As members of Winnipeg's Indigenous community gathered downtown around the Law Courts Building on Saturday, a woman stepped before the crowd, megaphone in hand.
"Genocide still exists," she said. "It's real."
All of them were there to protest the death of Bradley Errol Green, 26. The man died while he was an inmate in the Winnipeg Remand Centre, a detention facility across the street from the courts.
The woman compared Green to black men throughout the United States who have died at the hands of police.
"He had a seizure.… Instead of responding as you think they would, [Winnipeg Remand Centre staff] locked him in his cell," a man told the crowd, which continued to grow as he spoke.
"He was on his call button trying to get help and then he went into a second seizure."
Both Green's wife, Rochelle Pranteau, and a fellow inmate told CBC News that Green had asked for his epilepsy medication for three days. That request was denied.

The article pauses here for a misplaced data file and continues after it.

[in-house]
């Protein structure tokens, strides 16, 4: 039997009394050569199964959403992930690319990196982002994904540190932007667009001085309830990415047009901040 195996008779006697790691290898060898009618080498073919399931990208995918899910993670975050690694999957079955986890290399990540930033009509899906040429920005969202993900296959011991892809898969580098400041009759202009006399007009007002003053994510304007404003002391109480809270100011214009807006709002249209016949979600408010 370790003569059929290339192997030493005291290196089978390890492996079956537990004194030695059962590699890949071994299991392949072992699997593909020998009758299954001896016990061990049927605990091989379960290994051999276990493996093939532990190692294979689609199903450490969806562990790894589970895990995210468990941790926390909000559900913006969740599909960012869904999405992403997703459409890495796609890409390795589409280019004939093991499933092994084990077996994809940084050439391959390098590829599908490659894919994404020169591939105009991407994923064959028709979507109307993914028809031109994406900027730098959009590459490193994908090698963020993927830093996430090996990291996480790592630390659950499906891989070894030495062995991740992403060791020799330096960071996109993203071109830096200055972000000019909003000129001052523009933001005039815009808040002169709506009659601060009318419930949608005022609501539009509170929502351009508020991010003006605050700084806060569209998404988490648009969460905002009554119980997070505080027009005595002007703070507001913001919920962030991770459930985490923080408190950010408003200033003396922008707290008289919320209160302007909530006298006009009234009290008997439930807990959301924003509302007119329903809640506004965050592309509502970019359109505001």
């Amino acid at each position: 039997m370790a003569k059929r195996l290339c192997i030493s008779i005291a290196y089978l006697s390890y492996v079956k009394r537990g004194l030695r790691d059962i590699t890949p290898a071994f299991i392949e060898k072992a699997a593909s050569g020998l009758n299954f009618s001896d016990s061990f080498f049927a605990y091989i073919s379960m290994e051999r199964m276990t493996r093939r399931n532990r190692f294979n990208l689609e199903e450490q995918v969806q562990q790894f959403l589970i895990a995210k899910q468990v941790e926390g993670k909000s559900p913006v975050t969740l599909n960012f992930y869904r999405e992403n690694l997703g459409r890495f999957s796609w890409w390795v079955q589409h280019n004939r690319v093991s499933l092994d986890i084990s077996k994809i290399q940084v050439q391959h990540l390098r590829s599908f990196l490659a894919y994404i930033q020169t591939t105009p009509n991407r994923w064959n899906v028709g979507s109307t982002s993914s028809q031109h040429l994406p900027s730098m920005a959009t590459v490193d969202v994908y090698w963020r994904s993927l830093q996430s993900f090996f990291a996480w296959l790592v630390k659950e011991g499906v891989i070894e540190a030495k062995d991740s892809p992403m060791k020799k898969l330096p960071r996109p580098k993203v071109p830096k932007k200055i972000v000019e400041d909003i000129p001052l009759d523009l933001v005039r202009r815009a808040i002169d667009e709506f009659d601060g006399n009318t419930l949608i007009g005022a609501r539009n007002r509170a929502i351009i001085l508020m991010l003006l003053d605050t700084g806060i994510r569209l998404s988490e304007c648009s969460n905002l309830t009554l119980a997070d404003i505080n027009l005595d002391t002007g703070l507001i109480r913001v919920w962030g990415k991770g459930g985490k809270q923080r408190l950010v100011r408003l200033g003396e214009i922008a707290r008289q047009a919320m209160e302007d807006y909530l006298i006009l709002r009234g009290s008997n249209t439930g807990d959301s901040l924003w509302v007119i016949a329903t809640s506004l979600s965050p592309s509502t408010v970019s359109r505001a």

"A simple solution cost this man his life, cost his kids their dad. We're here for answers. We're here for justice," the man said, speaking on behalf of Green's family.
The gathering marked the third time those who knew Green have publicly protested his death, and, according to his aunt, it will not be the last.
"We will be out there demanding answers and we will not go away," she said.
According to her, the next rally will be held in front of the Manitoba Legislative Building. As she spoke about it, sorrow appeared to overshadow anger at the death of the young man.
"These are people that were loved," she said.
"They're human beings and for them to be treated like that, it's just not …" her voice trailed off, leaving her unable to finish the sentence.
Before walking away, she acknowledged that the public may not empathize with her nephew or others that die as inmates.
"I know that they broke the law," she said.
"But that still doesn't mean that they had to die."